Jail Labor Briefing Remarks
November 24, 2020
The public safety and racial justice conversation that has risen up in the wake of the murder of George Floyd has, appropriately, focused most visibly on issues of policing - use of force, transparency, investment, and reinvestment. But it should also encompass all parts of the public safety system, including prosecution, the courts, community justice, and corrections.
It was with this in mind that we requested this briefing on the use of jail labor.
Any discussion of our public safety systems -- of any of our systems -- should be rooted in history. Chelsea modeled that beautifully in the previous presentation.
With respect to prison and jail labor, this means recognizing forced labor’s roots in slavery, as described in Chelsea’s powerful acknowledgment. And it means recognizing that this uncompensated or under-compensated labor is allowed at all today only because of an exception to the 13th amendment, which banned slavery and involuntary servitude, “except for punishment for crime whereof the party shall have been duly convicted.”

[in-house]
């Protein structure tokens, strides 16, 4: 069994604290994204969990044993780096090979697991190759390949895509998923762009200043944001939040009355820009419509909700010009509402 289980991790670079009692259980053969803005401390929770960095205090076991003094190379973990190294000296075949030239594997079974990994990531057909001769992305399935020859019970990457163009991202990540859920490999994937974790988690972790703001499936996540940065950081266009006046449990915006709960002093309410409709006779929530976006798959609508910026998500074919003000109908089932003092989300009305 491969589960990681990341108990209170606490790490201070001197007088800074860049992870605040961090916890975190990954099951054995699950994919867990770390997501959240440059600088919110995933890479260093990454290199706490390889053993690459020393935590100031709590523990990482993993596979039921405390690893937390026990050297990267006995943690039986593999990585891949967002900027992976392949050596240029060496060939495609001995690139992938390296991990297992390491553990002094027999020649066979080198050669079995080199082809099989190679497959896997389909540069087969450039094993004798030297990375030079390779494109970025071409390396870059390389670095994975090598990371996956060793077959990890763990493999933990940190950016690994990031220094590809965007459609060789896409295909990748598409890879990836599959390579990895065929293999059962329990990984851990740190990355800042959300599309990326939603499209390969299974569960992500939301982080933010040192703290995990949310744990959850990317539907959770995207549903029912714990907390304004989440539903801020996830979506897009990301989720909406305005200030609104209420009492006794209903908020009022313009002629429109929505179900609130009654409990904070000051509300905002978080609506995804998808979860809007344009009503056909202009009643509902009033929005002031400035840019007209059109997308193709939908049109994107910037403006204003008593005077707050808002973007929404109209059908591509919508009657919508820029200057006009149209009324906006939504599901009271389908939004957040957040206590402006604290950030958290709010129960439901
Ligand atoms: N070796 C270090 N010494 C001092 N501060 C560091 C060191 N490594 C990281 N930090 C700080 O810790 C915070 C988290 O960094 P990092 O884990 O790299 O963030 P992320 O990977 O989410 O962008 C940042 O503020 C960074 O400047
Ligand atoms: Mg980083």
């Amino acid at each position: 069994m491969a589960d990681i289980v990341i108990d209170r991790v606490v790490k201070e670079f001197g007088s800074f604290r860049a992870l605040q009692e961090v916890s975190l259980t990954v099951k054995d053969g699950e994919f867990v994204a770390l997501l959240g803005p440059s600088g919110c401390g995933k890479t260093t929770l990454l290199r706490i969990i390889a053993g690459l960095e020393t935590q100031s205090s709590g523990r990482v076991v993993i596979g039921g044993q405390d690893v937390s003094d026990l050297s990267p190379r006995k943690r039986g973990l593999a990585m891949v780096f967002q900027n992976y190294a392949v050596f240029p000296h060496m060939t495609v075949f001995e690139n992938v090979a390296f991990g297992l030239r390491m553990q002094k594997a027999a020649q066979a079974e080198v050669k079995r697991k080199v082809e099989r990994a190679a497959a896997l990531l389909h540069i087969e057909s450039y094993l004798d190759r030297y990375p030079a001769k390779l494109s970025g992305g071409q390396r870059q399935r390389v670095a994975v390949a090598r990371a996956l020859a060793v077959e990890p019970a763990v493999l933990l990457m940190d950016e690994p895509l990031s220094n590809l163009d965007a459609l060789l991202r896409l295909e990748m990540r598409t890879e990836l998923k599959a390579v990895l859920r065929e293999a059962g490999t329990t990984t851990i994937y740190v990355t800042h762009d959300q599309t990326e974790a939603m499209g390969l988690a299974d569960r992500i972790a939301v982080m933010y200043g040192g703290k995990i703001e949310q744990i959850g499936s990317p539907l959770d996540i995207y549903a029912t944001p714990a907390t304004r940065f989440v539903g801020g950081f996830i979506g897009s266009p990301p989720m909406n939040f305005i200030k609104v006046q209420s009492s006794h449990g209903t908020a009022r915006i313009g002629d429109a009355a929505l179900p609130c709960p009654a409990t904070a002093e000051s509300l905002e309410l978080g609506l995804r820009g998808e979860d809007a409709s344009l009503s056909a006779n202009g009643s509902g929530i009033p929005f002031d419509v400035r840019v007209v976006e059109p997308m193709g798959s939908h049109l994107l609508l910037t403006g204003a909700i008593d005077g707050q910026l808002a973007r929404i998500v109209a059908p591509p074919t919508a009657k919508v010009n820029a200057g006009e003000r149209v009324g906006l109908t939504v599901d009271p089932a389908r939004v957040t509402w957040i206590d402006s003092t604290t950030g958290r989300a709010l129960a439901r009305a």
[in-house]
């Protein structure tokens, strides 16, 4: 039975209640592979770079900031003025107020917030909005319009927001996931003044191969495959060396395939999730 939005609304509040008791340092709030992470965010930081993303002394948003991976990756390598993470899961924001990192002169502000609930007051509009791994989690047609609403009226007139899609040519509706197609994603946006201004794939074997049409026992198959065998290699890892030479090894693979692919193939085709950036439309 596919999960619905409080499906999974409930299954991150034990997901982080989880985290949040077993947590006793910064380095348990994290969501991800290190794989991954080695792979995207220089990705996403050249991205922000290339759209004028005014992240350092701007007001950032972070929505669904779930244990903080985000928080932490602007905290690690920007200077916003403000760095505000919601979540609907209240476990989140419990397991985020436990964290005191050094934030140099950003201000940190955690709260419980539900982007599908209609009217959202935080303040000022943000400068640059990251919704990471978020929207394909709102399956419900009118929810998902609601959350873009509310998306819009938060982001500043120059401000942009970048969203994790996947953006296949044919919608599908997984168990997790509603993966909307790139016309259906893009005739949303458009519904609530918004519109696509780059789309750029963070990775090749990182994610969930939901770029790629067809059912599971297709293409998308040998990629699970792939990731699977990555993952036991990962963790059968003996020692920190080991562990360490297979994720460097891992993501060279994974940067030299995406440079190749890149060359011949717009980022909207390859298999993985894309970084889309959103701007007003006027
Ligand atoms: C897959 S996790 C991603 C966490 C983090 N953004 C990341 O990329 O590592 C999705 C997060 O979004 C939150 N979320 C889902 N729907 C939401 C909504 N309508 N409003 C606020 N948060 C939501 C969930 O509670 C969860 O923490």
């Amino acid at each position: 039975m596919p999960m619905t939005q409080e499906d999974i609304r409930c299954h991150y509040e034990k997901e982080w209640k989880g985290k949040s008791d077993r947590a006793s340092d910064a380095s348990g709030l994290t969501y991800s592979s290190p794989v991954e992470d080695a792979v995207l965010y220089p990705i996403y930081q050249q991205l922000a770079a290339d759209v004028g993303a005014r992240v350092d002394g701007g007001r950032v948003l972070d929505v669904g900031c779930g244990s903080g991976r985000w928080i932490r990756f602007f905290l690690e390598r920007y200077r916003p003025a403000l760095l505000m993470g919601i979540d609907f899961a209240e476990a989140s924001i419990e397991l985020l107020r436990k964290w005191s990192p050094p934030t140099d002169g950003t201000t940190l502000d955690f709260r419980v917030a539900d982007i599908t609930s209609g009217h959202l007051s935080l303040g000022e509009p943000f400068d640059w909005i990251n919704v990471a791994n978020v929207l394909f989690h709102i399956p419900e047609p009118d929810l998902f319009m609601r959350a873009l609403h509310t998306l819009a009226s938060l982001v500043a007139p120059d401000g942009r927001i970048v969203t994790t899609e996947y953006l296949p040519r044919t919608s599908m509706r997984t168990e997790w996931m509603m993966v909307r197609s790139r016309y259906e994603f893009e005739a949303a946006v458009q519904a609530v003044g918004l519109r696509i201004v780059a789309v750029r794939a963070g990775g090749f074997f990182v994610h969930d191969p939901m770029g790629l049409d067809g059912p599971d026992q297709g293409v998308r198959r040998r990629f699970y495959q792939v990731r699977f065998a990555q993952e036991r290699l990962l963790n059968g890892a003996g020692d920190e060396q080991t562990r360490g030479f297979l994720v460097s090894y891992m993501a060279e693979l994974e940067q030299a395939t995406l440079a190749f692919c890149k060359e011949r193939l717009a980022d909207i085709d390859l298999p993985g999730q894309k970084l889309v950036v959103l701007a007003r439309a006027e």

Prison labor camps came into existence and proliferated following passage of the 13th amendment, during Reconstruction. So too did convict leasing programs, which were the precursor to today’s practices of hiring out inmates as part of public and private contracts. And then, as now, the people held in prisons and jails, and subject to these work programs were disproportionately Black.
I don’t in any way mean to suggest that practices in Multnomah County jails are the same as those historic practices. They're obviously not. But a policy conversation about the use and structure of jail work programs must recognize these roots.
I requested this briefing in order to initiate and inform that policy conversation. As with all of the practices we’re examining, we need to think about whether they truly advance public safety; at what cost; and who bears that cost.
I want to thank the Sheriff’s team for putting together this briefing; and I look forward to the conversation.